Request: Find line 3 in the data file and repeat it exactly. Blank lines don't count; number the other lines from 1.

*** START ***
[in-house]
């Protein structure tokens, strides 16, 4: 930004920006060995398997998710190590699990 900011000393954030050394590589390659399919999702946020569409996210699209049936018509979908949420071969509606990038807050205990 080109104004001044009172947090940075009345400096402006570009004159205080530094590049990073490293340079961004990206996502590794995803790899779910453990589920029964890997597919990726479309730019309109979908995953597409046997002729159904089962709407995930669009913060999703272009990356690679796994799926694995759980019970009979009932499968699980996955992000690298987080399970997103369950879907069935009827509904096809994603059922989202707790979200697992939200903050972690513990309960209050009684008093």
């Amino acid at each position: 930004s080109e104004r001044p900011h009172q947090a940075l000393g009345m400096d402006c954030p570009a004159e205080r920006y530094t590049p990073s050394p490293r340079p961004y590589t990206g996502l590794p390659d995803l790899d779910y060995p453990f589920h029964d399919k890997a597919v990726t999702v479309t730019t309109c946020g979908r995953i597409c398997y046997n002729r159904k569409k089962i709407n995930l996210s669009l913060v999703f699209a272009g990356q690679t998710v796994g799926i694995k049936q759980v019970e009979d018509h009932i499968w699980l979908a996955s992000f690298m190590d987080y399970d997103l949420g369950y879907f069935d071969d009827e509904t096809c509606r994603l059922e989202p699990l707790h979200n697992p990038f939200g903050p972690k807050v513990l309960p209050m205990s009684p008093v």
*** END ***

């Amino acid at each position: 930004s080109e104004r001044p900011h009172q947090a940075l000393g009345m400096d402006c954030p570009a004159e205080r920006y530094t590049p990073s050394p490293r340079p961004y590589t990206g996502l590794p390659d995803l790899d779910y060995p453990f589920h029964d399919k890997a597919v990726t999702v479309t730019t309109c946020g979908r995953i597409c398997y046997n002729r159904k569409k089962i709407n995930l996210s669009l913060v999703f699209a272009g990356q690679t998710v796994g799926i694995k049936q759980v019970e009979d018509h009932i499968w699980l979908a996955s992000f690298m190590d987080y399970d997103l949420g369950y879907f069935d071969d009827e509904t096809c509606r994603l059922e989202p699990l707790h979200n697992p990038f939200g903050p972690k807050v513990l309960p209050m205990s009684p008093v």